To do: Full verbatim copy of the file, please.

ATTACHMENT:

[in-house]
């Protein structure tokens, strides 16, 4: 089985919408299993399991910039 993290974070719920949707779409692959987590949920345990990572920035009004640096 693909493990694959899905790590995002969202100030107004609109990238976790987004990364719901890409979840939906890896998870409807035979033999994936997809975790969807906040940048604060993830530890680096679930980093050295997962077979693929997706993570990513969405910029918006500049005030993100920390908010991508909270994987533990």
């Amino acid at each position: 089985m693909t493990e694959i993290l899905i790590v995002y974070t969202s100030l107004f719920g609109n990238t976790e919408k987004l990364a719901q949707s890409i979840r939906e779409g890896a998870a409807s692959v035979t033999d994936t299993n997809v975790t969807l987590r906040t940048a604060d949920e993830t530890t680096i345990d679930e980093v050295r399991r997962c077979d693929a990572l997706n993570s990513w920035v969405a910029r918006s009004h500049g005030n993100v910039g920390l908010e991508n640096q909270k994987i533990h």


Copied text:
[in-house]
């Protein structure tokens, strides 16, 4: 089985919408299993399991910039 993290974070719920949707779409692959987590949920345990990572920035009004640096 693909493990694959899905790590995002969202100030107004609109990238976790987004990364719901890409979840939906890896998870409807035979033999994936997809975790969807906040940048604060993830530890680096679930980093050295997962077979693929997706993570990513969405910029918006500049005030993100920390908010991508909270994987533990």
């Amino acid at each position: 089985m693909t493990e694959i993290l899905i790590v995002y974070t969202s100030l107004f719920g609109n990238t976790e919408k987004l990364a719901q949707s890409i979840r939906e779409g890896a998870a409807s692959v035979t033999d994936t299993n997809v975790t969807l987590r906040t940048a604060d949920e993830t530890t680096i345990d679930e980093v050295r399991r997962c077979d693929a990572l997706n993570s990513w920035v969405a910029r918006s009004h500049g005030n993100v910039g920390l908010e991508n640096q909270k994987i533990h």